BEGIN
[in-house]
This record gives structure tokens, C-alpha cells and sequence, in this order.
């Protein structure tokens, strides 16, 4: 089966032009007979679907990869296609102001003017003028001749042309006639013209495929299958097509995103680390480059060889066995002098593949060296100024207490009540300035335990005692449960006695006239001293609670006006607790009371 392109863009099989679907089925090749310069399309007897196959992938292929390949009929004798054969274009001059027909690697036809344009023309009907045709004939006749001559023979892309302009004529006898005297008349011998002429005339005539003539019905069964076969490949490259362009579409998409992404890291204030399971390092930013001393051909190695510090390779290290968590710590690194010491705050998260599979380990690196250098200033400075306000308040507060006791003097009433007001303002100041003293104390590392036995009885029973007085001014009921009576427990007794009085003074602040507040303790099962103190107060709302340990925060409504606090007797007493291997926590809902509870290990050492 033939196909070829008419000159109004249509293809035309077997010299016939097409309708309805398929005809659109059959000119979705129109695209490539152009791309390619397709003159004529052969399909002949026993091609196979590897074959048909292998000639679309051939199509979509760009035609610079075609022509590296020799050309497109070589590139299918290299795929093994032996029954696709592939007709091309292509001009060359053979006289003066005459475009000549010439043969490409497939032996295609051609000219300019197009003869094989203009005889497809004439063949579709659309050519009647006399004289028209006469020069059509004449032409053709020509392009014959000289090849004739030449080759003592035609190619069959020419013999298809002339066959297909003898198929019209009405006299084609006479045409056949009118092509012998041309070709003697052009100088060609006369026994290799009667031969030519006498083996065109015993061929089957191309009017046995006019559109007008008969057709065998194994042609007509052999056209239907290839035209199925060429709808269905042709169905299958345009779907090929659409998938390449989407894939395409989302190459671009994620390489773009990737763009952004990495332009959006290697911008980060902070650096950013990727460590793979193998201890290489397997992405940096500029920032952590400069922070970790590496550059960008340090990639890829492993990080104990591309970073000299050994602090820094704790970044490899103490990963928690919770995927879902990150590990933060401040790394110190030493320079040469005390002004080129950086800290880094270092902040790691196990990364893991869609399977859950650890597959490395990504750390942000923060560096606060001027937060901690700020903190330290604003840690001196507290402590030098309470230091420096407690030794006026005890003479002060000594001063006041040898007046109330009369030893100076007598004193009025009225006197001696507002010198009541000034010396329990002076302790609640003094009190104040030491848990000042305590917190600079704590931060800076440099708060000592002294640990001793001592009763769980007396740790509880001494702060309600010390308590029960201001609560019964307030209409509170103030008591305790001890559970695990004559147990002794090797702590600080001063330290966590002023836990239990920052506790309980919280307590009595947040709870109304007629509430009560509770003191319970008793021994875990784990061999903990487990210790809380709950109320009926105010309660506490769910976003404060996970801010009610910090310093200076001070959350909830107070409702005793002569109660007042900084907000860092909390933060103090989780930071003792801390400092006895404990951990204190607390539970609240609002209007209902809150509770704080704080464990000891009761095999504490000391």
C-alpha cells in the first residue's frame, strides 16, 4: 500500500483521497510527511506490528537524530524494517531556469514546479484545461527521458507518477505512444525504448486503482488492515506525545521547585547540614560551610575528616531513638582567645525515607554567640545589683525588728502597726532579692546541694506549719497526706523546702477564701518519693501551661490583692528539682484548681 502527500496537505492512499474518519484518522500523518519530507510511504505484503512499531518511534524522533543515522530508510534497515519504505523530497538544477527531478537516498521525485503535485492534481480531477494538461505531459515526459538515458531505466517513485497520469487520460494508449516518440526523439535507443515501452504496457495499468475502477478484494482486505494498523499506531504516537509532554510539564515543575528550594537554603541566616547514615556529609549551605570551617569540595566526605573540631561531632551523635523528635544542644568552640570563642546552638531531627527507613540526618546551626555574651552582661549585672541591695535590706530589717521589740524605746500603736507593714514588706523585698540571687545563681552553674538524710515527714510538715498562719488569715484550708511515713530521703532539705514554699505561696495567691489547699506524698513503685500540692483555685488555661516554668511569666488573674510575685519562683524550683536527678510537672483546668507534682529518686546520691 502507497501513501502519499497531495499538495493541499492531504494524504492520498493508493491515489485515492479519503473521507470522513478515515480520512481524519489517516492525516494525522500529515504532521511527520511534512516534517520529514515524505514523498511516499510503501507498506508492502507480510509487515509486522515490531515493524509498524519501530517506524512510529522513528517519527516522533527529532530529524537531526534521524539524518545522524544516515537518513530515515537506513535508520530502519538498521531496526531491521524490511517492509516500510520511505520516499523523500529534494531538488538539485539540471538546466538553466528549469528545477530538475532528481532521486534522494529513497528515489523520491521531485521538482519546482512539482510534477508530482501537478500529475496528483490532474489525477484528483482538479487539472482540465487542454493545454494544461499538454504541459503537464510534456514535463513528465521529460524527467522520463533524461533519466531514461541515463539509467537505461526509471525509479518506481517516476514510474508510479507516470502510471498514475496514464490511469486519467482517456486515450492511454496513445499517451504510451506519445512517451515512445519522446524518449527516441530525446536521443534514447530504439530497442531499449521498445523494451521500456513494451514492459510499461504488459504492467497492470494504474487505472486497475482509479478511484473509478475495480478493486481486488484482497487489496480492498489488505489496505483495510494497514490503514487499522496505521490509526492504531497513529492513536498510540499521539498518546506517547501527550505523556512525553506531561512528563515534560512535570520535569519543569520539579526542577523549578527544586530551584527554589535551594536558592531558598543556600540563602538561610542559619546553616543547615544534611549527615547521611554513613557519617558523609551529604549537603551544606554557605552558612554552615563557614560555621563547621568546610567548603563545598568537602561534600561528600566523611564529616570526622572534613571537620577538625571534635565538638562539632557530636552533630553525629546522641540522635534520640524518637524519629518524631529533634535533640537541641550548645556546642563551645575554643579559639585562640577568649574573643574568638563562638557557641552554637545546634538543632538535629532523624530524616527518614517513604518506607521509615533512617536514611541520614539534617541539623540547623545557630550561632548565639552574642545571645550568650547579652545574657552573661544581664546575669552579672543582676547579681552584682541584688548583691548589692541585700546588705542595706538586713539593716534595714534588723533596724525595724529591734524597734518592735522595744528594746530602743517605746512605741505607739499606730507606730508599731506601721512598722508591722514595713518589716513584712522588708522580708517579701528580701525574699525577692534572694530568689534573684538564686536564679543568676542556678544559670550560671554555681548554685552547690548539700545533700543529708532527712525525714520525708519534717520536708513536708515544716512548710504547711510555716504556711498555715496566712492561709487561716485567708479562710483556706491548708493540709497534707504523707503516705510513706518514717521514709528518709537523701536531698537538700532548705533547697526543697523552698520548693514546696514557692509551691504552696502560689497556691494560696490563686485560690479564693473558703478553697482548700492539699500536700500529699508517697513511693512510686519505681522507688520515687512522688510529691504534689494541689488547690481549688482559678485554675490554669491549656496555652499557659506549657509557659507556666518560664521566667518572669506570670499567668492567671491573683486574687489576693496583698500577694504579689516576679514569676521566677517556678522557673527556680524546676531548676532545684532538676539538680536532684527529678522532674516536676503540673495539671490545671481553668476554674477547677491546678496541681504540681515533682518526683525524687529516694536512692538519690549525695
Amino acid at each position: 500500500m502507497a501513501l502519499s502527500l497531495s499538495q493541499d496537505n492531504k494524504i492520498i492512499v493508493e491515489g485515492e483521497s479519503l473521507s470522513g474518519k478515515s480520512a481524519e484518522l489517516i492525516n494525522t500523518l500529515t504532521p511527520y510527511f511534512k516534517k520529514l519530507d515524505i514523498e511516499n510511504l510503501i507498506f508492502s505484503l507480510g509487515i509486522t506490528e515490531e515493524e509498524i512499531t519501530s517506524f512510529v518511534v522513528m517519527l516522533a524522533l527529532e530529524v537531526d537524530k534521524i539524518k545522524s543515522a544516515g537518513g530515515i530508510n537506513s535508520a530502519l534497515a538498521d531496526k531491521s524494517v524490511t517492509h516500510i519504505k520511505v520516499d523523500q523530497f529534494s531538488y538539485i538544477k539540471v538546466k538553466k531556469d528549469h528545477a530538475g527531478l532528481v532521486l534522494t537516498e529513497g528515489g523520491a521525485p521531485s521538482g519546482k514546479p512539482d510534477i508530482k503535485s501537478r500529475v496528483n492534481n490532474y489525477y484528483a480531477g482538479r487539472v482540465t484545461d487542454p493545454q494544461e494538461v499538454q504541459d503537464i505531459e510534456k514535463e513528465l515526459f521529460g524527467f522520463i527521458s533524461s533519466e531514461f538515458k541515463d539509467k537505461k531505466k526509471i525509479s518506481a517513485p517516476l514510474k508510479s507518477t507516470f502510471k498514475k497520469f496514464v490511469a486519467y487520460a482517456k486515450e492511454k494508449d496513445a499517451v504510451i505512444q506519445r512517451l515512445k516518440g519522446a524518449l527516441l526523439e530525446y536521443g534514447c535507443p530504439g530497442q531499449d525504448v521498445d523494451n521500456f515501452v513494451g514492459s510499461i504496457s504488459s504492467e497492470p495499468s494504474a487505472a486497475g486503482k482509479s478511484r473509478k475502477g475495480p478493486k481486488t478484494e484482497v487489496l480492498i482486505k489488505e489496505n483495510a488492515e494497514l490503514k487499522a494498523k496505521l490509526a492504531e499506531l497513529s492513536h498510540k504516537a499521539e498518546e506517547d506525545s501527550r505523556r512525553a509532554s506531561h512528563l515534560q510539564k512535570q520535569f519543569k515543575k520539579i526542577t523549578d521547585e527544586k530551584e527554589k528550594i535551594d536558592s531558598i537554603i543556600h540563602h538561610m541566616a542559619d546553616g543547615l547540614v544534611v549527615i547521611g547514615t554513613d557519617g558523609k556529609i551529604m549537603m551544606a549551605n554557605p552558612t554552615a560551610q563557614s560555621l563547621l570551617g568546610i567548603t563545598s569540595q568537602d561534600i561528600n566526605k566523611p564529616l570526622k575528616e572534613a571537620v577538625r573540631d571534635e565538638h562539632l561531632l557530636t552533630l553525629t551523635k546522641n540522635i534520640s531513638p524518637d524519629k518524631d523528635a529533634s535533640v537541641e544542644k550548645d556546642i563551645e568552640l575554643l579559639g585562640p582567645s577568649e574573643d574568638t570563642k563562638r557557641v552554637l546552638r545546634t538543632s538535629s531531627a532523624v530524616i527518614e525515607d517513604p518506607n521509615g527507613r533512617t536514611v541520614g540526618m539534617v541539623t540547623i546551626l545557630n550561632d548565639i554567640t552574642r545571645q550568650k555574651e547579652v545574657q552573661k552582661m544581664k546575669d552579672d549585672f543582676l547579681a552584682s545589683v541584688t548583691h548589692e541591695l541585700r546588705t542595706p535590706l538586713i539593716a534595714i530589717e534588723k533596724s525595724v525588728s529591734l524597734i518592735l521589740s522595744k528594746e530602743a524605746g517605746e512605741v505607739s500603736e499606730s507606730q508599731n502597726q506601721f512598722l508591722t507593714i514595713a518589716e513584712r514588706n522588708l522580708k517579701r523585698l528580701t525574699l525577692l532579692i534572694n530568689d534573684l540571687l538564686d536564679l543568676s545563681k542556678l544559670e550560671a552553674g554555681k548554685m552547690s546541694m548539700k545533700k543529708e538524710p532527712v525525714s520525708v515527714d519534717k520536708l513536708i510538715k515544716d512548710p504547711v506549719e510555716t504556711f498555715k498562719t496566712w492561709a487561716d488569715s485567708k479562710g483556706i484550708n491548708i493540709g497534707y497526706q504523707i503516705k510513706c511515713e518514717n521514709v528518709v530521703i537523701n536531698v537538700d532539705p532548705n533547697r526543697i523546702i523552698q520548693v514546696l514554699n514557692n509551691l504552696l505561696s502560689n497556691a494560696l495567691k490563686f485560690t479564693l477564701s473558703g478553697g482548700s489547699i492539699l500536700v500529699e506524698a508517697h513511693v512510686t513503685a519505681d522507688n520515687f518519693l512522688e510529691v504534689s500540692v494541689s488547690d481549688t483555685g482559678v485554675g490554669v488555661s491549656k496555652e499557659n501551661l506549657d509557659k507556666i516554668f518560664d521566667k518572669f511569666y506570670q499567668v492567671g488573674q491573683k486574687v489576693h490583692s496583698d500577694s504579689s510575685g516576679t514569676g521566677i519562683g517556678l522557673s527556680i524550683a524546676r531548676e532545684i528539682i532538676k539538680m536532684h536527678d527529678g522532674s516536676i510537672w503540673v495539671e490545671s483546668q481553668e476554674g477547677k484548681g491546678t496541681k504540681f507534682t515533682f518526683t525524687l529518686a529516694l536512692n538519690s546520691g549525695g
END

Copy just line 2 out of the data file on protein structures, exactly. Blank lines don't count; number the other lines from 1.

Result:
This record gives structure tokens, C-alpha cells and sequence, in this order.